Archive

ShareThis Page
The ‘Green Climate Fund’: An end run | TribLIVE.com
Editorials

The ‘Green Climate Fund’: An end run

Tribune-Review
| Friday, January 1, 2016 8:57 p.m.

The $1 trillion-plus federal spending bill gives President Obama the flexibility he needs to make his first contribution to the United Nations’ wealth-redistributing Green Climate Fund. But that move could backfire badly, observers say.

Mr. Obama has asked Congress to provide up to $500 million for the fund in 2016. The money is supposed to help developing countries pay for “green energy” initiatives under the Paris climate accord. Never mind how U.S. dollars passing through this sieve will be monitored.

All told, Obama has pledged $3 billion.

Although the GOP congressional majority has adamantly opposed the Green Climate Fund and the corresponding Paris agreement, nothing stops Team Obama from shifting funding from discretionary spending accounts. But future funding is no slam-dunk.

“Whatever funds are offered up for reprogramming purposes will be cut in the next round of appropriations since they are clearly superfluous,” says Sen. James Inhofe, R-Okla., chairman of the Environment and Public Works Committee.

Additionally, the administration’s Clean Power Plan, which dovetails with the Paris accord, could be torn asunder by lawsuits from states, energy companies and interest groups. Then there’s next year’s presidential election.

Better for America’s incoming commander in chief to put U.S. interests ahead of the parasitic Paris climate accord.

TribLIVE commenting policy

You are solely responsible for your comments and by using TribLive.com you agree to our Terms of Service.

We moderate comments. Our goal is to provide substantive commentary for a general readership. By screening submissions, we provide a space where readers can share intelligent and informed commentary that enhances the quality of our news and information.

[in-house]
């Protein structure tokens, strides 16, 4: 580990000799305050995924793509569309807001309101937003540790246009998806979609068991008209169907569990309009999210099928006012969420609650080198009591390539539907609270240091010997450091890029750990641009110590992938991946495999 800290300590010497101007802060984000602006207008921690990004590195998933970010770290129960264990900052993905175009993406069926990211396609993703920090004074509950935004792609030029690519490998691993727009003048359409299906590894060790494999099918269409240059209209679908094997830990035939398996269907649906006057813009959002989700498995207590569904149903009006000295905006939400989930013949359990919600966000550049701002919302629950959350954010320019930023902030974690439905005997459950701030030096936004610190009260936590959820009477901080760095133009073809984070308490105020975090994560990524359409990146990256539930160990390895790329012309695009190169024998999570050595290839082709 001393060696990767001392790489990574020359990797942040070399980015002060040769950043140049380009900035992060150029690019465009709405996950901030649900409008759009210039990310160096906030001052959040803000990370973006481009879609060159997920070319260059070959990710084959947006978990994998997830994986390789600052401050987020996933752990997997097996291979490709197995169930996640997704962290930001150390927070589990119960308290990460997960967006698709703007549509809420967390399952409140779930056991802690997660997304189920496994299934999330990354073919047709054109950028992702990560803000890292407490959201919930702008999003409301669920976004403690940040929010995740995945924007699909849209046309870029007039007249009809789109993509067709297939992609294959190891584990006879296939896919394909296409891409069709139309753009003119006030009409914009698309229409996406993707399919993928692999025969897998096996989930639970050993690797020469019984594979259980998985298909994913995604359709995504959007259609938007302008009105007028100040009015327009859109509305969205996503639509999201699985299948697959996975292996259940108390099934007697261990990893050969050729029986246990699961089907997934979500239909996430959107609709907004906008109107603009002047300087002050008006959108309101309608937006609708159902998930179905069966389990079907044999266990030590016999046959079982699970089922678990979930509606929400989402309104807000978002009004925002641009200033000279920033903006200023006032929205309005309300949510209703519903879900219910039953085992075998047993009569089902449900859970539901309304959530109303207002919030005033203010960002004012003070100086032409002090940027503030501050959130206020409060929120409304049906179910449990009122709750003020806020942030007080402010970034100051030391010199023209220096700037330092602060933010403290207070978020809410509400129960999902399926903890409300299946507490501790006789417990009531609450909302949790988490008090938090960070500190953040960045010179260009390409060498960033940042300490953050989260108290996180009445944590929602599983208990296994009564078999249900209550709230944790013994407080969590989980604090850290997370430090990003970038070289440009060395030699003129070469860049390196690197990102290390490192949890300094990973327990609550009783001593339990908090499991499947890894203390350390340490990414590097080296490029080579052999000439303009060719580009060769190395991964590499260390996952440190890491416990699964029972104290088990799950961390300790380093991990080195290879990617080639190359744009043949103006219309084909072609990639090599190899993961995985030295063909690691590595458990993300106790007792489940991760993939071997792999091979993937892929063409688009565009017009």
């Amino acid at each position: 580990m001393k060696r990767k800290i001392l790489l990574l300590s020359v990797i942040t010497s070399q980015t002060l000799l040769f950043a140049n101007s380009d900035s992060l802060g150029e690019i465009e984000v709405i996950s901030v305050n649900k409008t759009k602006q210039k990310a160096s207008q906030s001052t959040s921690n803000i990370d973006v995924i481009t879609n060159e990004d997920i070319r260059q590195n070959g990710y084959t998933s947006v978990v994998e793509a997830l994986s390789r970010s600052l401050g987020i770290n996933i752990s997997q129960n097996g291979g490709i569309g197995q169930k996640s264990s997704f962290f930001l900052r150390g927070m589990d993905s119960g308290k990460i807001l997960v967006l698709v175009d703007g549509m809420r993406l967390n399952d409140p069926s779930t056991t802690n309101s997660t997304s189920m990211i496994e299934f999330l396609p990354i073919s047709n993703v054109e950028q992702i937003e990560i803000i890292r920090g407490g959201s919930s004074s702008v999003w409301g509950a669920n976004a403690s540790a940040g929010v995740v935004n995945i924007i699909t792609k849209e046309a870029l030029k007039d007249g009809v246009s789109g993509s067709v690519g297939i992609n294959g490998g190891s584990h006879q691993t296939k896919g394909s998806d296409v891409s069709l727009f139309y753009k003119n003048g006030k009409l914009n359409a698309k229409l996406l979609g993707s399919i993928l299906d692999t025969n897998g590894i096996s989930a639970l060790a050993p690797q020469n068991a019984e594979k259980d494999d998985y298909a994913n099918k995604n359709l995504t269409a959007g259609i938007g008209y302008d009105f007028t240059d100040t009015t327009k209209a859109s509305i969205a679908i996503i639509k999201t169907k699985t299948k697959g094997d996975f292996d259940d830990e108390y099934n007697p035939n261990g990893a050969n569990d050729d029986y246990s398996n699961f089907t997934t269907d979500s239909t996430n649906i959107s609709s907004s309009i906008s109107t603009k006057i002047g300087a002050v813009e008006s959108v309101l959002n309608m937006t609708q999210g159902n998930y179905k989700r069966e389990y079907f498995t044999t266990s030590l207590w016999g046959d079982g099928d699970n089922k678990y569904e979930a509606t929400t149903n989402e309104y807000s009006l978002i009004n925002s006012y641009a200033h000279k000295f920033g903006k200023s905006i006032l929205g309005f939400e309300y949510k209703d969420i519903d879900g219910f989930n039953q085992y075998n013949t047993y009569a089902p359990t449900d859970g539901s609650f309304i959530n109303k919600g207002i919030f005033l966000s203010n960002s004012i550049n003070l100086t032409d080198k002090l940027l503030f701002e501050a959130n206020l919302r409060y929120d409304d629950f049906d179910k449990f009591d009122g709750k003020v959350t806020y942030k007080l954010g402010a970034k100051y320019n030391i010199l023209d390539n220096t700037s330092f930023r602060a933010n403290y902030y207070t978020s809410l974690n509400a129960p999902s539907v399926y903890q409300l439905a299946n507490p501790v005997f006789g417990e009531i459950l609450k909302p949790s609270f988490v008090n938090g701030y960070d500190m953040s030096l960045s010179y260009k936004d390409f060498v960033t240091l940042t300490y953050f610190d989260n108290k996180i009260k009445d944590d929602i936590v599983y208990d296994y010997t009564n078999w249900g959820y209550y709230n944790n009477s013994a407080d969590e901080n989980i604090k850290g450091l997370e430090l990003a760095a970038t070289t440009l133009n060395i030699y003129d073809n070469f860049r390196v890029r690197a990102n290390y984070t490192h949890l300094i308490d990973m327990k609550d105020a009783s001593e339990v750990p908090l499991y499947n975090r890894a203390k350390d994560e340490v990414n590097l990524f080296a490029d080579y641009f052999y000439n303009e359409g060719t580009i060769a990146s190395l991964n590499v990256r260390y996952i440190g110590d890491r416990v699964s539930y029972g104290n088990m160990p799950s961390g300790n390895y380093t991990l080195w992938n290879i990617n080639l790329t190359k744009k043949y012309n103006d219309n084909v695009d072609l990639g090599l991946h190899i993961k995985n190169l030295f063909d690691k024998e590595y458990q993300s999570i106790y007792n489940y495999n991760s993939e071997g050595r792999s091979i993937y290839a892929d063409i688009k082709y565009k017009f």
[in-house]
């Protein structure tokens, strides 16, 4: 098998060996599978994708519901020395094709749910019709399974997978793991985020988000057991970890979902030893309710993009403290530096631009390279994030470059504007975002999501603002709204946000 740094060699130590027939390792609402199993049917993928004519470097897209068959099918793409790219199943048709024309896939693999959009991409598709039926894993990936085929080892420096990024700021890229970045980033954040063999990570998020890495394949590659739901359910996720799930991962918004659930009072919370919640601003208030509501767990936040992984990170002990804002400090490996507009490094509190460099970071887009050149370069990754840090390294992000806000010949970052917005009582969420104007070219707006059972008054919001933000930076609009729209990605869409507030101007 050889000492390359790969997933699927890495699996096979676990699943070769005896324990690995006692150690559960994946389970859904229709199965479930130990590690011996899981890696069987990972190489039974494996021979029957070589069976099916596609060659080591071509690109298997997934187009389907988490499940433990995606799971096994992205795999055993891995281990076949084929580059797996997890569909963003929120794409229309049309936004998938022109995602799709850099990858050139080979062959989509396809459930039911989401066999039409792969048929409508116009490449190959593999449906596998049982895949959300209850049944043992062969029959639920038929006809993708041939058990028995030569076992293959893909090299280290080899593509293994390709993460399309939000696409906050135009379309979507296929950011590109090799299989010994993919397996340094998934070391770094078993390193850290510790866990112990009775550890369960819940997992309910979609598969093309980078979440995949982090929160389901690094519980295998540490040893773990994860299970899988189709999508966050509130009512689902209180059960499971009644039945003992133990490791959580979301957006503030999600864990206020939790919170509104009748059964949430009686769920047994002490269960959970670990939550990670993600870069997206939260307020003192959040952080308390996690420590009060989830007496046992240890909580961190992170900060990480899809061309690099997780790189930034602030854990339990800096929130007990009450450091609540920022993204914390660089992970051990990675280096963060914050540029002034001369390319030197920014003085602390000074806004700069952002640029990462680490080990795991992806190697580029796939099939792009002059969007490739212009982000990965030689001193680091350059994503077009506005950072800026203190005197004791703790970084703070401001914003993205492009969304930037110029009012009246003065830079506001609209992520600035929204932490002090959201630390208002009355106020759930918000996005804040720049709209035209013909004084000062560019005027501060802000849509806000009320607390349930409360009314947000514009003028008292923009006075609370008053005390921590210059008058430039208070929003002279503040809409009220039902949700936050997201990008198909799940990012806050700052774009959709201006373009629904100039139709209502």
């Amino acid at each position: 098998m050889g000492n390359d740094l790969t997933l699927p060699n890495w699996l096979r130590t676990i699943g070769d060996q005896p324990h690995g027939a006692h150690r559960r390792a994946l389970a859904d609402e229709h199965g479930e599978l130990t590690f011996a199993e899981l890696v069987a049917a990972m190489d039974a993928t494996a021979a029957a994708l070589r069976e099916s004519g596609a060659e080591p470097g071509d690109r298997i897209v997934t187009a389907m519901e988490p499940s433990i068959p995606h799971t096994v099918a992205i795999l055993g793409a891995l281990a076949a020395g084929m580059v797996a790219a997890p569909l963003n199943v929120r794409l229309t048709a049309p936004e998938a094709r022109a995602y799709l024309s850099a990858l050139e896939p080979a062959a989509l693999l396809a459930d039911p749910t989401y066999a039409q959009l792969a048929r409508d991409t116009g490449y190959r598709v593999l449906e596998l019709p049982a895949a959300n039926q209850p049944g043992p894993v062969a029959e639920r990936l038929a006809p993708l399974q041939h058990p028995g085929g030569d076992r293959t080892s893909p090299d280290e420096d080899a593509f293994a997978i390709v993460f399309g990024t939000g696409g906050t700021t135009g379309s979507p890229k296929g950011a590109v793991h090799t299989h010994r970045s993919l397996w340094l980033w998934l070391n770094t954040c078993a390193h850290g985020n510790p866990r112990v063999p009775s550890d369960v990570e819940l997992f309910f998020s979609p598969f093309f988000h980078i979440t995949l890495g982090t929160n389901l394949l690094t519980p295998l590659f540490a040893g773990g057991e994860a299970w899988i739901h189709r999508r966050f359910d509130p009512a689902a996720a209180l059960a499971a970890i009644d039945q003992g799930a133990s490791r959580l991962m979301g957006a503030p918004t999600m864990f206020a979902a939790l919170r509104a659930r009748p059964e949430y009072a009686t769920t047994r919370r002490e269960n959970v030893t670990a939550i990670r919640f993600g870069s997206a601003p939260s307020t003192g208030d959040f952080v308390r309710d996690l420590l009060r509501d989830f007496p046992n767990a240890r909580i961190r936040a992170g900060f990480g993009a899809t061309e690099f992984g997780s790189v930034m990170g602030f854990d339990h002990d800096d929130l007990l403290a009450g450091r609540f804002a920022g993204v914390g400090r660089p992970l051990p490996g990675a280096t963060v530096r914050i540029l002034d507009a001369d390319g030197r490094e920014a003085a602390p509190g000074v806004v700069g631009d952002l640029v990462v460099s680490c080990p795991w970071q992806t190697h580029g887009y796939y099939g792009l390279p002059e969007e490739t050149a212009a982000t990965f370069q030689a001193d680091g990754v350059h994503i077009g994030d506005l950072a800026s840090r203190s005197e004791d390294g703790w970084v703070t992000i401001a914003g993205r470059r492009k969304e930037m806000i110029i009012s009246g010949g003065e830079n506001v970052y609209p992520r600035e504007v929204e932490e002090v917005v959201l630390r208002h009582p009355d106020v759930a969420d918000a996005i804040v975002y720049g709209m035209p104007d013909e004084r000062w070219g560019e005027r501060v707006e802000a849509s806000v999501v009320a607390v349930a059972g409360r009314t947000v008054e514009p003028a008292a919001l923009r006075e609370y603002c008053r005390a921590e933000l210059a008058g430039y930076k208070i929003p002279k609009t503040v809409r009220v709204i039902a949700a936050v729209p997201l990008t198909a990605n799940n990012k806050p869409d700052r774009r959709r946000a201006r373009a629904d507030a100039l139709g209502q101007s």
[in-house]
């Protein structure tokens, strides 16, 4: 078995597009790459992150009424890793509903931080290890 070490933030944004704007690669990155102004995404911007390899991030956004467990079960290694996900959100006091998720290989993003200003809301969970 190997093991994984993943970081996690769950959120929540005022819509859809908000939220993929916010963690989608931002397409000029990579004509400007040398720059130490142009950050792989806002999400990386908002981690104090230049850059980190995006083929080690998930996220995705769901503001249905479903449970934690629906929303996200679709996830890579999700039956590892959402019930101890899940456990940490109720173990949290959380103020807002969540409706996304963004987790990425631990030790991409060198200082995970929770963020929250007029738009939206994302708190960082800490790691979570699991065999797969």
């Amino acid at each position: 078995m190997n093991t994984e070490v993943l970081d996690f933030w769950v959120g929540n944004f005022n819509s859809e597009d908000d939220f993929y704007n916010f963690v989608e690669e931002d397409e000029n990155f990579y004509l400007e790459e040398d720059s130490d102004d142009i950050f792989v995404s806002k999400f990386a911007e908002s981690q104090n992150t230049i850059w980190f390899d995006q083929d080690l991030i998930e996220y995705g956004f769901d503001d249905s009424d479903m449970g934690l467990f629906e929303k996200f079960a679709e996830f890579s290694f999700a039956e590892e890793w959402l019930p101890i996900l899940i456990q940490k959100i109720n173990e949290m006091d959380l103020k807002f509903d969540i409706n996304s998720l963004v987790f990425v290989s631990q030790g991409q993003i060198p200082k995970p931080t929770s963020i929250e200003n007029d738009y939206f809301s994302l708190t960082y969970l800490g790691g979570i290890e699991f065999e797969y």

While most comments will be posted if they are on-topic and not abusive, moderating decisions are subjective. We will make them as carefully and consistently as we can. Because of the volume of reader comments, we cannot review individual moderation decisions with readers.

We value thoughtful comments representing a range of views that make their point quickly and politely. We make an effort to protect discussions from repeated comments either by the same reader or different readers

We follow the same standards for taste as the daily newspaper. A few things we won't tolerate: personal attacks, obscenity, vulgarity, profanity (including expletives and letters followed by dashes), commercial promotion, impersonations, incoherence, proselytizing and SHOUTING. Don't include URLs to Web sites.

We do not edit comments. They are either approved or deleted. We reserve the right to edit a comment that is quoted or excerpted in an article. In this case, we may fix spelling and punctuation.

We welcome strong opinions and criticism of our work, but we don't want comments to become bogged down with discussions of our policies and we will moderate accordingly.

We appreciate it when readers and people quoted in articles or blog posts point out errors of fact or emphasis and will investigate all assertions. But these suggestions should be sent via e-mail. To avoid distracting other readers, we won't publish comments that suggest a correction. Instead, corrections will be made in a blog post or in an article.